There are many really good brands and models of jeans in the market or all cuts, prices and origins but what makes a pair of jeans great? What follows is my personal opinion about what constitutes a great pair of jeans in every sense, from the design and provenance to what it delivers to the wearer on an emotive level. It might sound strange that something as simple as jeans should deliver an emotive response, but when I buy something, when I spend a considerable amount of money on something, I want it to please me and I want it to make me happy and feel good about buying it.
Design should be simple, minimal and yet subtly detailed in a way that makes sense with no added frills for the sake of it. Conversely it is nice to have details which work as a differentiator, but only if they are not done for the sake of being different. The hardest part of classic design in clothing is to take something which is already loved and make people love it more, and you will never do this with all people but so long as you get enough people to love what you have done then you will succeed. The key phrase in simplicity with subtle difference.
When choosing a pair of jeans materials are one of the two most important factors, the other being fit. The denim should obviously be ethically sourced and made from high quality raw materials, I like denim which is woven on old style low tension looms simply because I love the character of loom chatter in denim, and the uneven fading process it delivers. Aside from the denim I like poly cotton constructional thread, as it is less prone to breaking, and brass buttons with copper rivets which should be plain or Universal brand, I am a bit of a traditionalist. I honestly have no preference as to where the raw materials are sourced, so long as it is done ethically.
Denim should not be costume, when we pull on our jeans we are not “dressing up” as a cowboy, a biker or a 50’s rocker no more than people who are wearing a pair of Chuck Taylors are dressing to play basketball, but we are connecting to that heritage. I know that to some the thought of Japanese ,or any foreign to the USA, denim companies making Americana heritage wear brings into question the provenance, what would a real cowboy think of a solicitor spending $400 on a pair Flat Head, Samurai or Iron Heart jeans? Honestly I do not see it as an issue of provenance to have Americana wear made outside of the USA, if anything the respect and authenticity of detail and design brought forward by some foreign manufacturers has preserved jeans in the way they used to be made. Whilst the majority of American brands sub contracted their manufacture to Mexico and Puerto Rico it was the Japanese brands in particular who carried on with the old looms and the hand detailed touch. I would pose the argument that this “new” generation of brands from the East has not only preserved the American provenance better than America did itself, but they have also created their own with the quality of their work. No, they are not the jeans and work wear of old time America, they are the same yet different, based on clothing for miners, cowboys and rockers but made for a wholly different market.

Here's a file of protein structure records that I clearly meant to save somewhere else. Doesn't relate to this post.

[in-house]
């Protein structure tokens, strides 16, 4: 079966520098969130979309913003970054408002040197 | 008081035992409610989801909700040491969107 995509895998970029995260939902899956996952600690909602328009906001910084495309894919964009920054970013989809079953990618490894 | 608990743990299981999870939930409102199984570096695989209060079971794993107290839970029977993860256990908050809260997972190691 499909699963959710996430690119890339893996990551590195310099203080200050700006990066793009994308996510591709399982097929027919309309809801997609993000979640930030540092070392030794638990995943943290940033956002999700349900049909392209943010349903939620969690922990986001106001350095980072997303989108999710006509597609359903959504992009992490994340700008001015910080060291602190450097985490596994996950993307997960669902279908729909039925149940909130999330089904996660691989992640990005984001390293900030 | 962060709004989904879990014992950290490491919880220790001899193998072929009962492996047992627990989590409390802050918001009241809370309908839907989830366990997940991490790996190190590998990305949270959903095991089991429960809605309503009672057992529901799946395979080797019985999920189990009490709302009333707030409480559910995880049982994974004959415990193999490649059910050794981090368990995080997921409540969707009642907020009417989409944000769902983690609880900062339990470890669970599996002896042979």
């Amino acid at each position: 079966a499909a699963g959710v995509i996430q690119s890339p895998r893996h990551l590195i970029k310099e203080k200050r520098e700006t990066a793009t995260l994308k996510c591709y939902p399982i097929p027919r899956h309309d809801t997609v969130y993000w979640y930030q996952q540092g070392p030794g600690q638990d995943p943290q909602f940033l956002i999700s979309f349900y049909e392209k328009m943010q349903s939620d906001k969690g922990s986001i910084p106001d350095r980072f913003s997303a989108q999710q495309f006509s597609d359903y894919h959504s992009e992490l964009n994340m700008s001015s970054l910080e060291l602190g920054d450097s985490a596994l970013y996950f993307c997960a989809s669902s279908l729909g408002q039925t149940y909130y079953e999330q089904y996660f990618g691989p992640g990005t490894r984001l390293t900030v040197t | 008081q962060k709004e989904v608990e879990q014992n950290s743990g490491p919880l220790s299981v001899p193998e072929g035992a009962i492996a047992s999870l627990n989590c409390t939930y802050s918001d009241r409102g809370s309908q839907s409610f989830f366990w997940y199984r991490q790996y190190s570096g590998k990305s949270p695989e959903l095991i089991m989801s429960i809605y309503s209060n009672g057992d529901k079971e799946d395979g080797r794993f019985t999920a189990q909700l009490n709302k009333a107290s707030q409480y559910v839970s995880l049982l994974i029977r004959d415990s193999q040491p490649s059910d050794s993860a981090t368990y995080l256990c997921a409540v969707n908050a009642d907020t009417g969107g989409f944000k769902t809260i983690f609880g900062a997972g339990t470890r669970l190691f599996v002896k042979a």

We all have our happy buttons pushed by different things, mine are pressed by quality presentation, subtle detailing and sturdy construction. I am not a particularly rich man and I like to be able to see where the money has been spent when I buy an expensive item, and this is especially true of jeans as they are quite obviously my passion. I like to think that over the years I have handled many pairs of quality jeans and it has taught me a thing or two about spotting fine details inside and out. For me the joy of a new pair of jeans is in the engineering, I like to turn new jeans inside out and look at the neatness of the inside of the top block, I look where extra strength has been added to stress points and how (stitch or rivet), what the pocket bags are made from and how easy the pockets are to access, a simple but important detail to a pocket hoarder like me. I look at the dye shade, the weave consistency, the stitch pattern and the belt loop attachment. These details, whilst meaningless to some, make me happy and feel good about my purchase, they let me know it is something which has been conceived with genuine thought and passion and I like to know that someone has cared about both designing and making what I buy as much as I have cared to buy it.
Jeans are a deceptively simple thing, easy to get very right but even easier to get very wrong. We are indeed fortunate that there is so much quality choice in the market, but as new brands look to enter and older brands look to establish market share there is a slight worry that we will perhaps see more and more silly gimmicks. The market (like all markets) can only sustain so much custom, but it is still growing and cream will always rise to the top. My hope for any brands and their jeans is that they simply stick to the basics of making great jeans, cream will always rise to the top.